The EU is keen to enhance the understanding of current challenges faced by women in EU rural areas, share successful experiences and practices aimed at supporting rural women from different Member States, and explore possible solutions that can be promoted through the Common Agricultural Policy (CAP) Strategic Plans and other EU funding tools and policies.
For that purpose on 15 November a dedicated event took place in Andolsheim (France). It was the French National Rural Network, the Grand Est Region, the Rural Network of Grand Est Region and ANCT – National Association for the Cohesion of Territories, together with the new EU CAP Network, of which AEIDL is a partner.
Women play a crucial role in the development and economic growth of EU rural communities. Yet their key role is too often ‘invisible’, not recognised, and rural women continue to face greater difficulties, compared to men, in accessing and maintaining stable employment and taking part in decision-making processes. Traditional gender roles often amplify gender inequalities.
The new GRASSCEILING project that AEIDL will be partnering with organisations from across Europe and which is due to start next January to address these challenges. This is a multi-actor project that will increase women-led socio-ecological innovations in farming, the rural economy and in rural communities (i.e., smart-agri skills, eco-tourism, pasture-led agriculture, organic cheese, energy neutral village halls, community gardens, elderly care cooperatives). Socio-ecological innovation in farming and rural areas is a developing area in Europe, and GRASS Ceiling will co-create tools to ensure women can fully participate. AEIDL will have a key role in formulating actionable policy proposals that can be then implemented through the EU policy agenda.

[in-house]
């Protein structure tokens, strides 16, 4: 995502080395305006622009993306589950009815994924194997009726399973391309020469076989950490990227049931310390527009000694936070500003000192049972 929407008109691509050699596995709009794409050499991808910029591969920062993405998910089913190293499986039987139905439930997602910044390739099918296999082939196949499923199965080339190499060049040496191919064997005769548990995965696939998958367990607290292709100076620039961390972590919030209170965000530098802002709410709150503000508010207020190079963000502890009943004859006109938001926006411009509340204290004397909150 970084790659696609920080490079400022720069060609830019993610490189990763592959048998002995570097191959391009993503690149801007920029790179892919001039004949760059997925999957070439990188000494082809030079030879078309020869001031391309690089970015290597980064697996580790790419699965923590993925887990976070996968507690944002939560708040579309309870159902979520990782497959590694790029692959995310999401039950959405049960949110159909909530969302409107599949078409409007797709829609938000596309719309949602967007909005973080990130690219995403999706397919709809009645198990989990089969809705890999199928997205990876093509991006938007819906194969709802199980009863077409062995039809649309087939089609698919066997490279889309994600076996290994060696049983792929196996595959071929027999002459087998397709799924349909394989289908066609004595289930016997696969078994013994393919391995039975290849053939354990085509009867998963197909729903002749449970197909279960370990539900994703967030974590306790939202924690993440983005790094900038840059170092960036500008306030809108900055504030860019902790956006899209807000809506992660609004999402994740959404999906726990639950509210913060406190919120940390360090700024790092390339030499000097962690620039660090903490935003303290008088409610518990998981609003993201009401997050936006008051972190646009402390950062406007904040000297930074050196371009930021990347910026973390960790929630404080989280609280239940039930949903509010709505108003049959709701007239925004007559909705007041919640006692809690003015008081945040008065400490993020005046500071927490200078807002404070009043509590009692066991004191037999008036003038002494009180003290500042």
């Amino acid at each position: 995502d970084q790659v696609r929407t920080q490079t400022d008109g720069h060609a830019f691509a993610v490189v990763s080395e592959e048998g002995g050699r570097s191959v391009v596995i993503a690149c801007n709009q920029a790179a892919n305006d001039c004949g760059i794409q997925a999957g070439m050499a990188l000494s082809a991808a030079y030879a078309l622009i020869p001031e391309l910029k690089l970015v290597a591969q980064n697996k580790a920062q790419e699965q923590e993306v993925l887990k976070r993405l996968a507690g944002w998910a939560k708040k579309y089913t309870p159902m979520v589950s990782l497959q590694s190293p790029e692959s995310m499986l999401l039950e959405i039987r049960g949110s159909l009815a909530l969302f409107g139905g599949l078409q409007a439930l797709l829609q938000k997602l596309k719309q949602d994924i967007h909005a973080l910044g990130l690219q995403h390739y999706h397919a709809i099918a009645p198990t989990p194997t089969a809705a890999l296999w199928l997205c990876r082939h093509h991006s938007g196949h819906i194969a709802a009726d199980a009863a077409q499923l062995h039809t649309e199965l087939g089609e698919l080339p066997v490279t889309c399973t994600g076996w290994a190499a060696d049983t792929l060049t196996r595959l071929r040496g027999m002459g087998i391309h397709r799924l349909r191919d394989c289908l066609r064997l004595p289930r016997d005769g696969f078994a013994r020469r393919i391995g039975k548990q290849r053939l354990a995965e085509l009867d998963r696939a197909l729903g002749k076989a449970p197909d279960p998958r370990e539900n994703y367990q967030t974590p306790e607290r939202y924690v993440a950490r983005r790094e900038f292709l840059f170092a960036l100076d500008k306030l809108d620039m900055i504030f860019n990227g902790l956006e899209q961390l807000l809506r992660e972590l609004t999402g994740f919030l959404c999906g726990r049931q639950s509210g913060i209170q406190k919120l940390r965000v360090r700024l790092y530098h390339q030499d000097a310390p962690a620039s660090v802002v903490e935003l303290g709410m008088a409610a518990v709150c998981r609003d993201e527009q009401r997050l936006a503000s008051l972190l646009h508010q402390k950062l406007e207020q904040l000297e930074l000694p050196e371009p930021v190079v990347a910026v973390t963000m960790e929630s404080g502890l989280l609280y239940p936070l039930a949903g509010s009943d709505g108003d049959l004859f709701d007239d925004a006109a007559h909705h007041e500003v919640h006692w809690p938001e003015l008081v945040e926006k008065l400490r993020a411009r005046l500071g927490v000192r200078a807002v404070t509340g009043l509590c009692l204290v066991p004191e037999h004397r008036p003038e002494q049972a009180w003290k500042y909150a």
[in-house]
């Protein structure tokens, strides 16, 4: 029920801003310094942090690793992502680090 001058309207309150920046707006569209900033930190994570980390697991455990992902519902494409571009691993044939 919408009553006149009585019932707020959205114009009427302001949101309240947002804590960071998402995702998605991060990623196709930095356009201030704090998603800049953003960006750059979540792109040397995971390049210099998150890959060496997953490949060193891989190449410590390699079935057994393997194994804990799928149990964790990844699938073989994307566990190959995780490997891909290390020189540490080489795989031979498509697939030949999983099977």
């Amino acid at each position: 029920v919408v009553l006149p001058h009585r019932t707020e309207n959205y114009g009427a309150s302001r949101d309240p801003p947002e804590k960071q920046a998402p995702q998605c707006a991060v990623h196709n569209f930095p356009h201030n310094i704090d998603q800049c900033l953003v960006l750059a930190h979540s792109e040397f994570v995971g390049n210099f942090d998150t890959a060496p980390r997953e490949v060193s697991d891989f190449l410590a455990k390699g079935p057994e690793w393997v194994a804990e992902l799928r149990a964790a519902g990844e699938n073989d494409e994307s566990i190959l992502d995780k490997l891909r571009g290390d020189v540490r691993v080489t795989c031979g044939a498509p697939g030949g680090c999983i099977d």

This is an issue that is very high on AEIDL research, policy and advocacy agendas. Marking the last International Day of Rural Women, our colleague Blanca Casares produced a policy paper “The role of women in rural development and innovation” in collaboration with the women territorial thinkers who contributed to the AEIDL Talk on this issue.
More broadly, the EU is committed to improving the situation, notably through the EU Rural Action Plan, by supporting the uptake of female entrepreneurship, women’s participation in decision-making, and the provision of adequate services in rural areas.
The Common Agricultural Policy (CAP) will continue supporting gender equality in rural areas through the new CAP Strategic Plans (2023-2027) and particularly under Specific Objective 8, promoting employment, growth, representation in decision-making processes, participation in farming businesses, social inclusion and local development. However, the CAP cannot provide the sole support for accomplishing these aims; therefore, enhanced awareness and integration of all available and relevant EU and national funding tools and policies is needed.
Indeed CAP is not alone in this, as in addition to the European Commission’s Gender Equality Strategy 2020-2025, the Europe Parliament has produced a study “The professional status of rural women in the EU“, and DG REGIO developed a Map of the state of women’s equality region. This should help deliver the much more ambitious gender equality requirements for the European Structural Funds 2021-2027 that will be launched shortly. Last but not least the European Court of Auditors, in its Special Report in Gender mainstreaming in the EU budget urges the EU institutions, national, subnational authorities and rural stakeholders to turn words into action.